Princeton Public Library to celebrate 20th anniversary of current building

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A one-day photo exhibit and a panel discussion about the Princeton Public Library building – plus the obligatory birthday cake – will highlight a special anniversary of its opening on April 24.

The photo exhibit, titled “It was 20 Years Ago Today,” will display photographs of the first day that the building – the third one in the Princeton Public Library’s 114-year history – opened its doors on April 24, 2004.

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The photographs were taken by photographer Cie Stroud, and will be on exhibit in the Community Room from 1-9 p.m.

At 5 p.m., Princeton Public Library staff member Anna Lewis will give a tour of Ik-Joong Kang’s “Happy World.” It is one of the signature pieces of public art in the library building. Princeton community members contributed artifacts to the mural.

The Princeton Public Library staff will blow out the candles on the birthday cake at 6 p.m., followed by a series of short films by Lambertville filmmaker Tom Florek about the history, art and architecture of the library building.

The 7 p.m. panel discussion, which will be streamed on the library’s YouTube channel, will feature former Princeton Public Library executive director Leslie Burger; former Princeton Public Library Board of Trustees chairman Harry Levine; and architect Nicholas Garrison, who designed the building while he was working for Hillier Architecture.

Tim Quinn, the library’s marketing and communications director, will lead the panel discussion. Attendees may share their thoughts after the panel discussion.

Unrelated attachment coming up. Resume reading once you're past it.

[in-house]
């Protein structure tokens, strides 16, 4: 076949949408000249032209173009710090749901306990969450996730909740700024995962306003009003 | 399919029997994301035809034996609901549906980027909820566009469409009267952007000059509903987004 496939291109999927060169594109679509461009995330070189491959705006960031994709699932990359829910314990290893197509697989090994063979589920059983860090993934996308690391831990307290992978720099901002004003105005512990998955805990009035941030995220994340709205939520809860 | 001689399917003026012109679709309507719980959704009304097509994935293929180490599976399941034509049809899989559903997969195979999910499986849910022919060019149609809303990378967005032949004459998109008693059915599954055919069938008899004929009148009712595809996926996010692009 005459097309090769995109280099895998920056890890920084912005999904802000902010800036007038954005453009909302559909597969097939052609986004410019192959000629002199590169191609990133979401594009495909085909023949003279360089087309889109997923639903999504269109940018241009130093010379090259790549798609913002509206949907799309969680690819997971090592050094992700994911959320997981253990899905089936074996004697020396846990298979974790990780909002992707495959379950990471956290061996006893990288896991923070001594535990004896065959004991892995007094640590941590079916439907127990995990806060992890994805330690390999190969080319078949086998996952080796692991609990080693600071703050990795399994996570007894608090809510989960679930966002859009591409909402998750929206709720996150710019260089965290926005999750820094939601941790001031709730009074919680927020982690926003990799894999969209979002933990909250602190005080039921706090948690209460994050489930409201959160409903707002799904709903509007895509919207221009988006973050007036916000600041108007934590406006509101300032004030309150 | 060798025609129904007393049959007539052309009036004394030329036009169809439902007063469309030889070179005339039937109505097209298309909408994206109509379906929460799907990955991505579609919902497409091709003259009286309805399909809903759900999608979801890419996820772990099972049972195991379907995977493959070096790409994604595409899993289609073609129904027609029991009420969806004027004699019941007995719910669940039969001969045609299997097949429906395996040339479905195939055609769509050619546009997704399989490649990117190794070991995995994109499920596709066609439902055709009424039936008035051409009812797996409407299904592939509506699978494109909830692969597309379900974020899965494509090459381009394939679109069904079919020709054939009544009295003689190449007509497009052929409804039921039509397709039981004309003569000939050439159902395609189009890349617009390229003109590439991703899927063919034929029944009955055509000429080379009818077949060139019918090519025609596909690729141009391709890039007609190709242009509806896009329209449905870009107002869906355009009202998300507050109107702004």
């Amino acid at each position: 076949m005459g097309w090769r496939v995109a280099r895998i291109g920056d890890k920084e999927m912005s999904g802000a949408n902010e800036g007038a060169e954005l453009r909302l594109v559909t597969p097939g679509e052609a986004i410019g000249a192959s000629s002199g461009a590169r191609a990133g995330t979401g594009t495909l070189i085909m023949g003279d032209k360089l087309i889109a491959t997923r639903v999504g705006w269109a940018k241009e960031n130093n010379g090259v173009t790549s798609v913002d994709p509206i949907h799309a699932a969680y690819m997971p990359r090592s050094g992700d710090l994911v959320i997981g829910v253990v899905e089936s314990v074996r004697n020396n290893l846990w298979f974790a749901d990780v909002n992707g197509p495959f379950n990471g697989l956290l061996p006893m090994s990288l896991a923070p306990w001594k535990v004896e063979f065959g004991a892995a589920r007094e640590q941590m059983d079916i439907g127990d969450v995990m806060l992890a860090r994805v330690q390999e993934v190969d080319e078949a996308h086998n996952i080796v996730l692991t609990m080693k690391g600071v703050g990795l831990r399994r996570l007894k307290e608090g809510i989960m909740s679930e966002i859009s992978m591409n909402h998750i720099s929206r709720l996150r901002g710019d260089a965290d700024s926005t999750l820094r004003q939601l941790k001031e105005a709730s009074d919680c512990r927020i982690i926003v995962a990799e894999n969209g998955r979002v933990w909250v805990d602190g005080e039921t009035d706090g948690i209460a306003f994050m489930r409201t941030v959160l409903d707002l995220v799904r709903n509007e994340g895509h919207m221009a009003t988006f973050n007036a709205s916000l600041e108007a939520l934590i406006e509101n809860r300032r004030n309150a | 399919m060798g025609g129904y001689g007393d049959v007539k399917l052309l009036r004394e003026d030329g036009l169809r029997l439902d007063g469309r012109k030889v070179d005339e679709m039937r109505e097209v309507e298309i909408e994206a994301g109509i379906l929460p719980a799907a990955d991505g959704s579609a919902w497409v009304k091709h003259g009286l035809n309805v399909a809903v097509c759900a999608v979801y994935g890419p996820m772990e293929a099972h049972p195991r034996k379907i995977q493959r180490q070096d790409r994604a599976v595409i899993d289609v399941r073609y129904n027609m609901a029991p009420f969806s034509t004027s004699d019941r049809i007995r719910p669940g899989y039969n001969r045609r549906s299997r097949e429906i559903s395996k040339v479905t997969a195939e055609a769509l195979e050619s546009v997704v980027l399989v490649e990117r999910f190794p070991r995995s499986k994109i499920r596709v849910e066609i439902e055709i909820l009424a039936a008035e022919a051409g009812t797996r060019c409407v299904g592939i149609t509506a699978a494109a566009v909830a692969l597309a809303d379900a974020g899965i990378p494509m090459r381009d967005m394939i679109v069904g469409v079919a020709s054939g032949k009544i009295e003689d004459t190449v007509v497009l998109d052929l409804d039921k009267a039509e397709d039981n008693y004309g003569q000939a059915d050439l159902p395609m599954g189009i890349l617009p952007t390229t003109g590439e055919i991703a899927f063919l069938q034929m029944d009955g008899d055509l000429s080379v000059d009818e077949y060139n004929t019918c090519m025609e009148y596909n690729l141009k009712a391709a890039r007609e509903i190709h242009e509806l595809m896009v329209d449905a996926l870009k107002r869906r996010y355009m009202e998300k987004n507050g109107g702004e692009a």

Princeton Public Library Executive Director Jennifer Podolsky said many people assumed that the library was always housed in a facility as magnificent as the current building, which is named after benefactors George H. Sands and his wife, Estelle M. Sands – but that’s not true.

The present library building is the third one to house the Princeton Public Library. The library opened its doors in 1910 in the historic Bainbridge House on Nassau Street, next to the Garden Theater. Its collection was about 4,000 volumes, and staffed by one librarian.

The Princeton Public Library was preceded by the Princeton Library Company, the Ivy Hall Book Club and the Witherspoon Street Free Lending Library, according to “A Narrative History of the Princeton Public Library” by William K. Selden.

The Princeton Library Company was organized in April 1812 by a small group of local merchants and tradesmen, according to “A Narrative History of the Princeton Public Library.”

The Princeton Library Company was succeeded by the Ivy Hall Book Club and the Witherspoon Street Free Lending Library. They became the basis for the Princeton Public Library, which opened its doors in the Bainbridge House in 1910.

The Princeton Public Library outgrew the Bainbridge House, and plans were developed for a larger facility. The decision was made to build it on the corner of Witherspoon Street and Wiggins Street.

Architect Thaddeus Longstreth designed the 27,000-square-foot building, which was constructed in 1966. Almost as soon as it opened, the library building was deemed to be too small. Expansion plans were considered, but later dropped.

The decision was made to raze the 1966 library building and construct the present 58,000-square-foot library building at a cost of $18 million.

The former Princeton Borough and former Princeton Township, which jointly operated the library, contributed $6 million toward the costs. The rest of the money was raised through private funds.

Princeton real estate investor George H. Sands and his wife, Estelle M. Sands, for whom the Princeton Public Library building is named, were the largest private donors. They gave $5 million which was to be divided between an endowment and construction costs.

Additional funding for the construction of the library was obtained through grants and a donation from Princeton University.

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